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U.S President Barack Obama addresses the audience attending the "In Performance at the White House" event, at which music legends and contemporary artists perform to celebrate blues music and in recognition of Black History Month, in Washington February 21, 2012.

Chris Kleponis / Reuters/Chris Kleponis / Reuters

This week, the Obama Administration unveiled its proposals to develop effective treatments for Alzheimer's disease by 2025.

There is currently no known therapy that can halt the mind-robbing disease.

Earlier this month, the White House announced it would be devoting millions of tax dollars to the cause, including an extra $130-million in research funding in the next two years alone.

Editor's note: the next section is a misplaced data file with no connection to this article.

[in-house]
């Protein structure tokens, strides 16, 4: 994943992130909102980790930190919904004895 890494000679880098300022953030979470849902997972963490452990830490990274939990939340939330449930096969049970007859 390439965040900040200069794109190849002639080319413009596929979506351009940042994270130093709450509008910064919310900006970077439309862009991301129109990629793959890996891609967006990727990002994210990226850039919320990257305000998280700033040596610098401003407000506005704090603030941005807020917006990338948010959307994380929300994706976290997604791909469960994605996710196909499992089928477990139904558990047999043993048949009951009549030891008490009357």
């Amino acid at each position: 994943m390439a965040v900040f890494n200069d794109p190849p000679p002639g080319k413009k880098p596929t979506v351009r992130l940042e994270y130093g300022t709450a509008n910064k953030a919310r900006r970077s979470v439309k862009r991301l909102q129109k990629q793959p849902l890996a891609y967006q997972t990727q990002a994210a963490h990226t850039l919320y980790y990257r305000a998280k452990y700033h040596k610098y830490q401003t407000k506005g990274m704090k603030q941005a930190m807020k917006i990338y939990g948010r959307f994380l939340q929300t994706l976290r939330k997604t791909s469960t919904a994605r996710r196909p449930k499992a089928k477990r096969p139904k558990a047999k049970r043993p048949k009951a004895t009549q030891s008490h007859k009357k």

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The detailed draft plan, released on Wednesday by the U.S. Department of Health and Human Services, makes treatment a top priority, but it also calls for new programs to reduce the burden placed on families and caregivers.

Some health experts have criticized the plan as not being aggressive enough. And the goal itself may be overly ambitious, given the fact that scientists still don't have a good handle on the biological mechanisms that drive the disease. It usually takes many years to develop and test new therapies.

Nonetheless, if the U.S. effort pays off, millions of Alzheimer's patients worldwide would reap the benefits.

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